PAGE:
Inside Penguins Hockey: What animal would you be and why 

Letang: cheetah
Fehr: bear
Rust: polar bear
Cole: wolf
Sheary: dog
Dumoulin: dog (English Bulldog)
Kessel: his dog
Schultz: dog (Golden Retriever)
Kuhnhackl: cat
Daley: lion
Murray: bald eagle
Crosby: eagle or lion
Malkin: snake or scorpion
Fleury: monkey
Hagelin: dolphin
Bonino: penguin

  • humanities me: the rise of the modern state is imbricated with the violent imposition of a kind of instrumental rationality favorable to capitalist development, which seeks to transform local knowledge into bureaucratically-legible and controllable forms; which blithely and zoologically enumerates juridical units together by their numbers of Jews with and without civil rights, cattle, unmarried women, etc, and this is bad because
  • quantitative social science me: holy shit check out this bomb ass dataset of Prussian counties (1812) by Jews with and without civil rights, cattle, unmarried women,
In Purrfect Harmony [ML Pop Star AU][Part 1]

I CAVED. Chapter 1 of the Miraculous Ladybug Pop Star AU, based off of my post here. One zillion thanks to everyone who has contributed, supported, and demanded that it be written! I hope you all enjoy! If you want to add ideas, art, comments, or anything to the mix, I’m keeping track with the following tags: #ml pop star au #IPH #In Purrfect Harmony #popstar au

Fandom: Miraculous Ladybug
Pairing: Marinette Dupain-Cheng x Adrien Agreste
Tags: ML Pop Star AU, AU, fluff, kissing, music, terrible jokes, swearing, some alcohol consumption
Rating: Teen
Words: 4010

Part 2

There’s a rhythm to the work. It’s in the hushed shimmy of silk unfurled from garment bags. It’s in the click of hangers paged through like chapters in a book. It’s in the hot buzz of stage lights casting rainbows on scuffed floors.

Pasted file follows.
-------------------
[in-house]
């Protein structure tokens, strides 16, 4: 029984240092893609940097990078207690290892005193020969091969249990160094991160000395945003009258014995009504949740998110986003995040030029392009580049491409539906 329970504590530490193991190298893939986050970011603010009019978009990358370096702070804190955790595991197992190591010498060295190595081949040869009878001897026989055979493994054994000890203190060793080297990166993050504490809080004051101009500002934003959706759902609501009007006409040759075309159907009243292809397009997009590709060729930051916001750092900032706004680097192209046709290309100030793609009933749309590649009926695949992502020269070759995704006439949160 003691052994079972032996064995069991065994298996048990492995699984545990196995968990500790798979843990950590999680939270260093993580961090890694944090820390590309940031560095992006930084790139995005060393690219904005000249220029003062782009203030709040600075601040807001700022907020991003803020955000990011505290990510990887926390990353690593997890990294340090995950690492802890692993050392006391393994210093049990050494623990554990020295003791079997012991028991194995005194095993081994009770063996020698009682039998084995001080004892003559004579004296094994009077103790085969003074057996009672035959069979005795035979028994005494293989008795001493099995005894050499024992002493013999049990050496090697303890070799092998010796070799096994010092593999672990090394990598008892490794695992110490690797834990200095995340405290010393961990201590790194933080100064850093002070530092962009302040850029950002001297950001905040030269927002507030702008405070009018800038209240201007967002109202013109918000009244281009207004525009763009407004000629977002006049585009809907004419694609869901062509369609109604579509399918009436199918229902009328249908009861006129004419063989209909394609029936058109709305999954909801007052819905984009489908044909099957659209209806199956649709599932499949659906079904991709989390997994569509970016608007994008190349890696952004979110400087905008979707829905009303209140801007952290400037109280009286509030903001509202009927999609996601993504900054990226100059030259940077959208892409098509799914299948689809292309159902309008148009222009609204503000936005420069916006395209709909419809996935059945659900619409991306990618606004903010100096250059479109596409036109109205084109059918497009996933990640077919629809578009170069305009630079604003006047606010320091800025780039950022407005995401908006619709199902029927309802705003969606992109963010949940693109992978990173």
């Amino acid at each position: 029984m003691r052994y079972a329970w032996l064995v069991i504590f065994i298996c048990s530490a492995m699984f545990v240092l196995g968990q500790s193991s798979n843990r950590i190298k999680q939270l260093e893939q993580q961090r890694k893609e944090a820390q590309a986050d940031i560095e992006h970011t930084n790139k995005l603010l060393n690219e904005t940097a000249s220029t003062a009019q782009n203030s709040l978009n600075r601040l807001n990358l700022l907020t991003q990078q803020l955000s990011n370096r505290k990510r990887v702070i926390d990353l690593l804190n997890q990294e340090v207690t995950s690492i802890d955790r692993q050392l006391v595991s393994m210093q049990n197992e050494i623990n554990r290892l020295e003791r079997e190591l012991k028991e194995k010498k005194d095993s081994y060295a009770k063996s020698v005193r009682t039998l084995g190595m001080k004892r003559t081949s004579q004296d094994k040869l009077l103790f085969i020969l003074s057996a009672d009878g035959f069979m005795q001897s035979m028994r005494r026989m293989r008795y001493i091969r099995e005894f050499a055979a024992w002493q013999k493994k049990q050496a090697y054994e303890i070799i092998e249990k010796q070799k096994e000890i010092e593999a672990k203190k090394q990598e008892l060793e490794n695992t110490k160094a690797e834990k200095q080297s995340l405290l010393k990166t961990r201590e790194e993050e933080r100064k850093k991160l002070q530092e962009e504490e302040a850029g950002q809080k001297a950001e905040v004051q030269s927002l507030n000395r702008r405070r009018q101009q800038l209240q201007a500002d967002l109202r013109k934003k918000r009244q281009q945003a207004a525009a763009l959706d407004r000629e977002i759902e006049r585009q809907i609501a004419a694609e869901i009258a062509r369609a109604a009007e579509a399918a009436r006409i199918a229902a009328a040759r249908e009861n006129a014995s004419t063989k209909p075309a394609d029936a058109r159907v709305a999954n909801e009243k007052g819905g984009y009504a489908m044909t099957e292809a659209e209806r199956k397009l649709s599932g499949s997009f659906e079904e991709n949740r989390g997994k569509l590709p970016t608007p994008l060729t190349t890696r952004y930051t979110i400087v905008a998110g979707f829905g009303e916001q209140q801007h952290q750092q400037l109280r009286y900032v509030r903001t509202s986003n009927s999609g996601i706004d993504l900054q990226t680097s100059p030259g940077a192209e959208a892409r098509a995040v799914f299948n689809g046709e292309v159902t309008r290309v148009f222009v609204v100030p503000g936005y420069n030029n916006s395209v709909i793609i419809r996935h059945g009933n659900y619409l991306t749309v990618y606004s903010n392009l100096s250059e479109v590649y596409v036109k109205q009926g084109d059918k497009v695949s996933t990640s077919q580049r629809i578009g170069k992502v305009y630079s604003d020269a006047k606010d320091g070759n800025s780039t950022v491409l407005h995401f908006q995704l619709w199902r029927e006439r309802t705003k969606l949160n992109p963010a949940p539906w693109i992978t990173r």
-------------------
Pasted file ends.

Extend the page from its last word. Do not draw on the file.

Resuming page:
There’s a rhythm to the work and it’s the clip of heels and the swell of voices. It’s the gasp of a pin pricked too far through a seam and the yelped regret and the sideline titters that follow.

There’s a rhythm to the work: the flashing of sequins, the hitching of dresses, the crisp snip of scissors eating up stitches like dreams, the half-step of a warming voice knocked off key by a shirt to the face.

There’s rhythm, and bobbins, double-sided tape, tinny falsetto over speakers, and shouting, lots of shouting to the beat of pounding feet and the world around her breathes as a waltz: Mar-i-nette, Mar-i-nette, Mar-i-nette -


“Marinette! Earth to Marinette! He-lloooo!”

Blinking, Marinette looks up. Chloé looks down with a sneer.

“It’s expensive for them to make calls to the Moon, Marinette, so you’d better pick up.”

The fluorescent pink vinyl skirt Marinette had been sewing Chloé into reflects a warped version of her confused face. She opens her mouth to ask what Chloé meant, only to feel the shift of metal between her lips; Marinette bites down and smacks her lips together tightly to keep the pins she’d been holding onto from sliding into her throat, or worse - dropping onto Chloé. As such, the question escapes Marinette only as a muffled, “Whmmmma?”

Nathalie has been calling for you for like, the last 60 seconds. You should probably go if you like this job,” Chloé says. Her eyes light up in delicious glee as Marinette swallows a curse and almost swallows a needle.

Marinette had been so focused on preparing Chloé’s piece for the first day of filming that everything around her turned to white noise, but now as she whipped the last few stitches into the cloth edge connecting the vinyl skirt panels, she could hear quite clearly the agitated shouts for her. Chloé, of course, had done nothing to help, or indicate that Marinette’s mouthful of sharp objects was keeping her from responding. The opposing sides of the skirt melded into one, Marinette gave the skirt a sharp tug to test, and she was off across the studio at a jog. With one hand she waved towards where Nathalie Sancoeur stood, waiting in the middle of a jostling crowd, and with the other she collected pins and needles as she spit them out. Marinette came to a stop and shoved her tools in her pocket, where she knew she’d regret them later.

“Sorry,” she wheezed, “I’m so sorry, I was just finishing up Chloé’s outfit for the video.”

It was impossible to tell which was more unfortunate: Nathalie’s last name, or the fact that she often lived up to it. Her dispassionate gaze settled on Marinette. She sniffed, then looked down at the tablet in her hand.

“Mr. Agreste is waiting for you in the small conference room,” Nathalie said, “You’re late.”

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